Taylor is 23rd all-time in passes defended according to Pro Football Reference. He is credited with 134 passes defended in 140 starts, but he managed only 14 interceptions during his career. That resulted in just a little over a 10 percent interception conversion rate. The stat has only been kept since 1999, so it is unfair to compare Taylor and Sanders in the category. The all-time leader in the category is Bailey with 203 passes defended in 212 career starts. Bailey converted 52 of those opportunities into interceptions which was good for a little over a 25 percent conversion rate. However, in the postseason is when Steelers legends are born. Taylor defended 11 passes in 11 career postseason starts and converted 3 interceptions for a staggering 27 percent conversion rate. Conversely, Bailey in 10 career postseason games converted 2 of 9 passes defended into interceptions for a 22 percent conversion rate. Taylor saved his best play for the postseason.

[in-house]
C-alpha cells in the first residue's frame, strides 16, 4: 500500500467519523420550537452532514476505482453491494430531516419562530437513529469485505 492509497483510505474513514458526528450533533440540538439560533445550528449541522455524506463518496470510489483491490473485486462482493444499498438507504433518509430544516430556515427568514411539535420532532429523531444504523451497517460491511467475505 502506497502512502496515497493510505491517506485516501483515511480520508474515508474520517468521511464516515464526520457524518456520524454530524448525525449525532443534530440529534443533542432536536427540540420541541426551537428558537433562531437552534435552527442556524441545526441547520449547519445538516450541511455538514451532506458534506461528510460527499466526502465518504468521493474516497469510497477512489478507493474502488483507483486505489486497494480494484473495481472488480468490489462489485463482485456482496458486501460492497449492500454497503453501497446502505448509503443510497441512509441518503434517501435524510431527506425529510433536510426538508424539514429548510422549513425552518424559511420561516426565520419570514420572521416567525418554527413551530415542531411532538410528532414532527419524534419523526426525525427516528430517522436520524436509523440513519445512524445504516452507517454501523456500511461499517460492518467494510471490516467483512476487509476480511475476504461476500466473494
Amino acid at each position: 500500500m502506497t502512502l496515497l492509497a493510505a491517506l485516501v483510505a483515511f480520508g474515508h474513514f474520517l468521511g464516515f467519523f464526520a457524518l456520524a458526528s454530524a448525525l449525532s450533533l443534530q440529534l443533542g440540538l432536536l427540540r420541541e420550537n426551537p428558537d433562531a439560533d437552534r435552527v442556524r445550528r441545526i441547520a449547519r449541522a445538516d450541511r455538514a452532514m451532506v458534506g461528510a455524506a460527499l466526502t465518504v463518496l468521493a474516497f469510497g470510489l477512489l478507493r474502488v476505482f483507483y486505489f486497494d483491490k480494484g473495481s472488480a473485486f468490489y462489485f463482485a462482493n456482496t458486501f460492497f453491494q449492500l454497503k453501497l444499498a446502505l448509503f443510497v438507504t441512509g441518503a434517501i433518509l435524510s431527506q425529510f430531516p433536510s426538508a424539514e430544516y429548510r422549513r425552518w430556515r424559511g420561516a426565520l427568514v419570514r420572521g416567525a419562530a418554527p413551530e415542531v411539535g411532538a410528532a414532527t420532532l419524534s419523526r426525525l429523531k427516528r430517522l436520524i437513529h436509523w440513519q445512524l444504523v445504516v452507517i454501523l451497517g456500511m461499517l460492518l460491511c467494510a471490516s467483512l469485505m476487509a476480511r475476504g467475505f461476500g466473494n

Looking back at his career, Taylor is haunted by the 2006 season and the painful Denver overtime debacle. However, it is hard to believe that in 2005 when he was top five in the league in passes defended or in 2007 when he was seventh in the league, he did not find his way into a Pro Bowl. Cornerbacks are often judged by interceptions, but Taylor took the opposition’s best player week over week for almost a decade and with one notable postseason exception was highly successful. Taylor is not going to make the Hall of Fame, but I believe he should be a strong candidate for the Steelers Hall of Honor as the third best cornerback in Steelers history behind Mel Blount and Rod Woodson.
What do you think, Steeler Nation? Should Ike Taylor make the Hall of Honor? Please comment below or on my Twitter @thebubbasq.